Utilización de polialcamida en cirugía reconstructiva y estética facial Use of polyalkylimide in facial reconstructive and cosmetic surgery  [cached]
M. Cuesta Gil,A. Valverde Carrasco,B. Duarte Ruiz,F. Riba García
Revista Espa?ola de Cirugía Oral y Maxilofacial , 2007,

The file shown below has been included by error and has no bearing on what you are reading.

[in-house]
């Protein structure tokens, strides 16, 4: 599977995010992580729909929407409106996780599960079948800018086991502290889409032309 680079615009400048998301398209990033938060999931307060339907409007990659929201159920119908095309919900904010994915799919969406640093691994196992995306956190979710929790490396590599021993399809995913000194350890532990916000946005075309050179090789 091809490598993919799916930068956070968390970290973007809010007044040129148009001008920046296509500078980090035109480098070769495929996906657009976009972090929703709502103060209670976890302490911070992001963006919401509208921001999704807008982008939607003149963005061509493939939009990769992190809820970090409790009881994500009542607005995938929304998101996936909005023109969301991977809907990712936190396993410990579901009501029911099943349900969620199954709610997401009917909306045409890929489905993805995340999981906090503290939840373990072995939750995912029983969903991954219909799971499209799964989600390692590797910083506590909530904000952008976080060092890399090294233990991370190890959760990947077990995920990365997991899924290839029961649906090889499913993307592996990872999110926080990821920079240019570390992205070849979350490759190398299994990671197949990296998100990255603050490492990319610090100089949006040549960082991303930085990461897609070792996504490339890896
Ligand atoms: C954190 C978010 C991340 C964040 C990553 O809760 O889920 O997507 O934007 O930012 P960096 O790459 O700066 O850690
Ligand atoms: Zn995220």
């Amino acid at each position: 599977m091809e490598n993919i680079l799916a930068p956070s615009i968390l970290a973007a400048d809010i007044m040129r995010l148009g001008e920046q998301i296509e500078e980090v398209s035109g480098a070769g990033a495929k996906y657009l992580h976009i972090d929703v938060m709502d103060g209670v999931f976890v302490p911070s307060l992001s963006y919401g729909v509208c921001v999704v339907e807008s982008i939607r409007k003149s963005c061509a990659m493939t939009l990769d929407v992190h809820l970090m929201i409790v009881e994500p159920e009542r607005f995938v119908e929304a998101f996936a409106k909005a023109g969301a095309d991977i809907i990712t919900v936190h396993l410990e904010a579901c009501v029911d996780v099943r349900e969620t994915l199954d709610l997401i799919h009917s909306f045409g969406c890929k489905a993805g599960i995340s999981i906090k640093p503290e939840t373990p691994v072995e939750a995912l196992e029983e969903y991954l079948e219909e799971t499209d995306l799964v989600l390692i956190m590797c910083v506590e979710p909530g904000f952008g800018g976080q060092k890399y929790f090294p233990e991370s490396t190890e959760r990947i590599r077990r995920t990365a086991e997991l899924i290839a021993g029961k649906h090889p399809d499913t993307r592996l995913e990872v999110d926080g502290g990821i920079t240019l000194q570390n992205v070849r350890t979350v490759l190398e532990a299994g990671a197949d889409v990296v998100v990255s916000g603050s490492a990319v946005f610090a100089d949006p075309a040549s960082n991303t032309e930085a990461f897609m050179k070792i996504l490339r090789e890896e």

Abstract: Objetivos. Presentar nuestra experiencia en el manejo y aplicación de biomateriales no reabsorbibles (poliaquilamida) en pacientes con defectos faciales de diversa etiología. Material y métodos. Empleamos poliaquilamida (Bio-Alcamid ) en un total de catorce pacientes. Cuatro pacientes presentaban distintos grados de lipodistrofia facial secundaria a tratamientos antiretrovirales. Otros cuatro, consultaron porque deseaban mejorar el aspecto de su perfil labial. Tres pacientes habían sido sometidos con anterioridad a exéresis oncológicas, y otros dos mostraban defectos faciales derivados de traumatismos. Finalmente, un paciente presentaba un defecto nasal, secuela de una rinoplastia previa. Resultados. Todos los pacientes mostraron un índice muy elevado de satisfacción. No se registraron complicaciones graves. Queremos se alar la estabilidad y durabilidad del implante. Conclusiones. La seguridad y sencillez de esta técnica asociada al alto grado de satisfacción manifestado por los pacientes, animan al empleo de estas sustancias en la corrección de defectos faciales de diversa etiología. Objectives. To report our experience with the management and application of nonresorbible biomaterials (polyalkylimide) in patients with facial defects of diverse origin. Material and methods. Polyalkylimide (Bio-Alcamid ) was used in fourteen patients. Four patients had different grades of facial lipodystrophy secondary to antiretroviral treatment. Four patients sought to improve their labial profile. Three patients had previously undergone oncological excision and two had traumatic facial defects. Finally, one patient had a nasal defect due to rhinoplasty. Results. All patients were very satisfied. No serious complications occurred. Implants were stable and durable. Conclusions. The safety and simplicity of this technique, and the high degree of patient satisfaction, encourage the use of these substances to correct facial defects of diverse etiology.